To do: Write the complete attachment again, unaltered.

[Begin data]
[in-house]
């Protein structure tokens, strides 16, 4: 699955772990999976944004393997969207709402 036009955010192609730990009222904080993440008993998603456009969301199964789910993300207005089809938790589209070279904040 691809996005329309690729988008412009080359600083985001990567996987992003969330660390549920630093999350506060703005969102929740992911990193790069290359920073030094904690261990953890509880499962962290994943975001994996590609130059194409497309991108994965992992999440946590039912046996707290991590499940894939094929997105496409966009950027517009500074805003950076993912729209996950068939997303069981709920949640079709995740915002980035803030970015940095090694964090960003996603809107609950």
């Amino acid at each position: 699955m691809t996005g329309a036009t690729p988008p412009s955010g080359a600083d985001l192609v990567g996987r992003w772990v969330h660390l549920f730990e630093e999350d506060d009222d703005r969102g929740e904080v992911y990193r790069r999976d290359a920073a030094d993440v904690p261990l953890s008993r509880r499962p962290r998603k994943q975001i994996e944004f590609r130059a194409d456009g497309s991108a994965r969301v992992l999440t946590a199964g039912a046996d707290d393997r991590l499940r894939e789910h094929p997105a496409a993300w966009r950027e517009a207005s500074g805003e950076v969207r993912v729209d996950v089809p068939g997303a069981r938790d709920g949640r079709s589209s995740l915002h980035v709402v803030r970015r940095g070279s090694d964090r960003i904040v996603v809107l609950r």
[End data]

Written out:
[in-house]
């Protein structure tokens, strides 16, 4: 699955772990999976944004393997969207709402 036009955010192609730990009222904080993440008993998603456009969301199964789910993300207005089809938790589209070279904040 691809996005329309690729988008412009080359600083985001990567996987992003969330660390549920630093999350506060703005969102929740992911990193790069290359920073030094904690261990953890509880499962962290994943975001994996590609130059194409497309991108994965992992999440946590039912046996707290991590499940894939094929997105496409966009950027517009500074805003950076993912729209996950068939997303069981709920949640079709995740915002980035803030970015940095090694964090960003996603809107609950």
């Amino acid at each position: 699955m691809t996005g329309a036009t690729p988008p412009s955010g080359a600083d985001l192609v990567g996987r992003w772990v969330h660390l549920f730990e630093e999350d506060d009222d703005r969102g929740e904080v992911y990193r790069r999976d290359a920073a030094d993440v904690p261990l953890s008993r509880r499962p962290r998603k994943q975001i994996e944004f590609r130059a194409d456009g497309s991108a994965r969301v992992l999440t946590a199964g039912a046996d707290d393997r991590l499940r894939e789910h094929p997105a496409a993300w966009r950027e517009a207005s500074g805003e950076v969207r993912v729209d996950v089809p068939g997303a069981r938790d709920g949640r079709s589209s995740l915002h980035v709402v803030r970015r940095g070279s090694d964090r960003i904040v996603v809107l609950r």